The original item was published from April 21, 2018 7:42 AM to April 21, 2018 8:02 AM
Like the thousands of farmers, homeowners, gardeners, and volunteers we work with on a daily basis, Earth Day is everyday for us here at the District. Working to protect and restore our local ecosystem is embedded in everything we do. However, Earth Day itself provides an opportunity to reflect on the challenges we're up against, the good work we're doing, and our hope for the future.
Most importantly though it provides a reminder that we all need to do more if we're going to hold on to best things about this beautiful place we call home. Here in Puget Sound that means conserving farmland and open space, recovering endangered salmon and orca populations, and reducing the amount of pollution our built spaces contribute to the crystalline waters that make this such a special place to live. It also means involving everyone in our community in this work and focusing our efforts on those most impacted by environmental degradation.
When you look at the challenges ahead of us, it can at times feel hopeless. It's important to remember though, that there's a difference between doom-and-gloom outlooks of big challenges and taking an honest look at what we're really up against so that we can replace that feeling of hopelessness with a strategic course of action and the hope that springs from each of us doing our part. Earth Day is a reminder that despite how difficult the road ahead might be, we engage in this work despite that occasional feeling of hopelessness because we love the place that provides us our life blood.
You can't really begin a conversation about the challenges we face without first mentioning climate change. For us locally, this means rising sea levels that will endanger nearshore homes and businesses; increased flood risk; increased drought and wild fire danger; ocean acidification threatening shellfish populations and recreational and commercial harvest; increased heat island effect in our urban areas and with it negative impacts on air quality and health; and the list goes on.
The challenges we face are not just BIG issues like climate change and the known and unknown impacts it will bring, but more local challenges as well. Puget Sound is currently home to roughly 4 million people, which represents a doubling of residents in the last 40-years. That number is projected to reach 8 million in the next 40 years. When you consider that stormwater runoff from our developed areas already contributes 14 million tons of pollution to Puget Sound every year, doubling the development feels a bit daunting to say the least.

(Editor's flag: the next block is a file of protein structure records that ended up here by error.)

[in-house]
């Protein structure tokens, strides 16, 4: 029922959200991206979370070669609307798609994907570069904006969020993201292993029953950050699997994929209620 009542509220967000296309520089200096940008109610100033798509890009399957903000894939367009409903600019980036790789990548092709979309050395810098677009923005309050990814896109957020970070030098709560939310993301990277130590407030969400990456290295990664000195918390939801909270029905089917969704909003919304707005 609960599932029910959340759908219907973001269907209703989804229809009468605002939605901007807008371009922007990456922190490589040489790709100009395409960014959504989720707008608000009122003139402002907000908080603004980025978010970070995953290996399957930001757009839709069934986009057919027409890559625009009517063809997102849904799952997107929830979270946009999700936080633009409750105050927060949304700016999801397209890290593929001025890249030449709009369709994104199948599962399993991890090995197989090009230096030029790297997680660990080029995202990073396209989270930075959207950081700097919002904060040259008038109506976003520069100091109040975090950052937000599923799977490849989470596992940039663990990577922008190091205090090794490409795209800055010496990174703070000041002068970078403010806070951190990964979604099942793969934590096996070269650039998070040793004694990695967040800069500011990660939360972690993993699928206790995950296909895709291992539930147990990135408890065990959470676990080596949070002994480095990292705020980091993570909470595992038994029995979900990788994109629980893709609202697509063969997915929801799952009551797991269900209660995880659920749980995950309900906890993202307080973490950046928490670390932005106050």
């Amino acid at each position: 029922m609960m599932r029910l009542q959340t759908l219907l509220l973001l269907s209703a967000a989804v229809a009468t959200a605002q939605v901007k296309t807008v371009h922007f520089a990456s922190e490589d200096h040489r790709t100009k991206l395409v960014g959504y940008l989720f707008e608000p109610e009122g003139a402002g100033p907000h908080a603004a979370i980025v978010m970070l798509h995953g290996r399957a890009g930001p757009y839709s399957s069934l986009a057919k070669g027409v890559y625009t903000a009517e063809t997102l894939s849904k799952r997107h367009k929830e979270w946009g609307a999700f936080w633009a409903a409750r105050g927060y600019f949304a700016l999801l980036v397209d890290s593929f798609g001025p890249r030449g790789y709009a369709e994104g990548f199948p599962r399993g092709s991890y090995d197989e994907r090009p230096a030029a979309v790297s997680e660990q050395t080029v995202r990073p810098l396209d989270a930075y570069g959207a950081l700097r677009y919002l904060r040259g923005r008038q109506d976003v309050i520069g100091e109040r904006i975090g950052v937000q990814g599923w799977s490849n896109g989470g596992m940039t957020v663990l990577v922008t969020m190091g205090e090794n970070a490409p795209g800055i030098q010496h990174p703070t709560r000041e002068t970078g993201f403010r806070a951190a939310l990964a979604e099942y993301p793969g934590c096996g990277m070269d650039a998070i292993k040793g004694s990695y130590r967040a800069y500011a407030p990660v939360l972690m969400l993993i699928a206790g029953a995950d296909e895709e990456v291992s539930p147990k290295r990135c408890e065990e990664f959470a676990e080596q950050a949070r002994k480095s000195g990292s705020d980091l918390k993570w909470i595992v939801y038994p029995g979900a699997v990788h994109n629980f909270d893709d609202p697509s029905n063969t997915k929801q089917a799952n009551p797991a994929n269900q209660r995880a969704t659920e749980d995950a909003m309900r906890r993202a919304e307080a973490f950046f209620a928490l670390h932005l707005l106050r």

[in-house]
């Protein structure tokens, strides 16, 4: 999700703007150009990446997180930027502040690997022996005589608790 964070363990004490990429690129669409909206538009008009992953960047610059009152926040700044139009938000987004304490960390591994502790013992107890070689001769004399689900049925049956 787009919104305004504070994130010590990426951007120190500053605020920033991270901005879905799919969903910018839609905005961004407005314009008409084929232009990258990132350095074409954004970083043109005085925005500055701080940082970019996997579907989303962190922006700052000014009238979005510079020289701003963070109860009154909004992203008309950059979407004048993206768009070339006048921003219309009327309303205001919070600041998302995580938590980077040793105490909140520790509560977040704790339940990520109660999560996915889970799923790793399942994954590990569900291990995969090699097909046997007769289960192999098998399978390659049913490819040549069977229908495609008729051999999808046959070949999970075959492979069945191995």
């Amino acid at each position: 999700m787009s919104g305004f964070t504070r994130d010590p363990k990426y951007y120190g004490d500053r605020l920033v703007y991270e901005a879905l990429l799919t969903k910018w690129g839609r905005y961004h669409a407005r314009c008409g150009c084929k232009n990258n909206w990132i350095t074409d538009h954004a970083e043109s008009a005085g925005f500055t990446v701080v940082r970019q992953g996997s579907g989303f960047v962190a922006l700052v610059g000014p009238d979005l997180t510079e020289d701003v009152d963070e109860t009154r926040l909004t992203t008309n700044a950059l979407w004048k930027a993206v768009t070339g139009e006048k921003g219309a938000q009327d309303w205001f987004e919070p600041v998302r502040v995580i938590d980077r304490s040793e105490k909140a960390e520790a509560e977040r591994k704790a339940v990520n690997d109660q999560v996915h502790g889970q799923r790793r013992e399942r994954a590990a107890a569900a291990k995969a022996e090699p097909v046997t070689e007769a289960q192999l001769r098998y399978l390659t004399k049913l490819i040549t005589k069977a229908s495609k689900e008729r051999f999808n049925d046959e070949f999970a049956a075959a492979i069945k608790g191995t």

It's not just the impacts of pollution though. Since 1950, the USDA estimates Puget Sound has lost 60% of it's farmland, and in Pierce County it's an even worse 70%. "If this trend continues, the last acre of farmland in the region could be bulldozed or paved by 2053."
Access to fresh and healthy food is a real and growing challenge in our region. As the map to the right highlights, Pierce County has the highest concentration of areas defined as food deserts in the region. A lot of media
coverage has been dedicated in recent years to the next big Cascadia earthquake
, but what happens when the earthquake hits and we don't have any farmland left to grow food locally?
While farmland is a vital cultural, economic, and security component to our region, it's not the only thing being lost to development, so is the habitat for our most important and threatened Pacific Northwest cultural icons: salmon and orca whales. Salmon are in trouble
, and for Puget Sound populations, things are getting worse. Due to the fact that salmon are their main food source, our Southern Resident orca whale population may be in even worse shape, dropping to a 30-year low in recent years
All of these challenges impact our well being. Disproportionately however, these challenges impact members of our community on the bottom of the socio-economic spectrum. Equity, or rather the lack of equity, is a buzz word these days and while many organizations working on environmental challenges throughout the region now recognize that equity is lacking, this is new and unfamiliar work and how to do it effectively is another challenge we must overcome.
Our Work Brings Hope
When I think about all of those challenges, it can feel like we're beating our heads against a wall in the hope that it will fall down. Then I think about the work we're doing and I'm reminded that for each of those challenges, we have dedicated and passionate staff out in the community working on solutions alongside equally passionate landowners, volunteers, and partner organizations.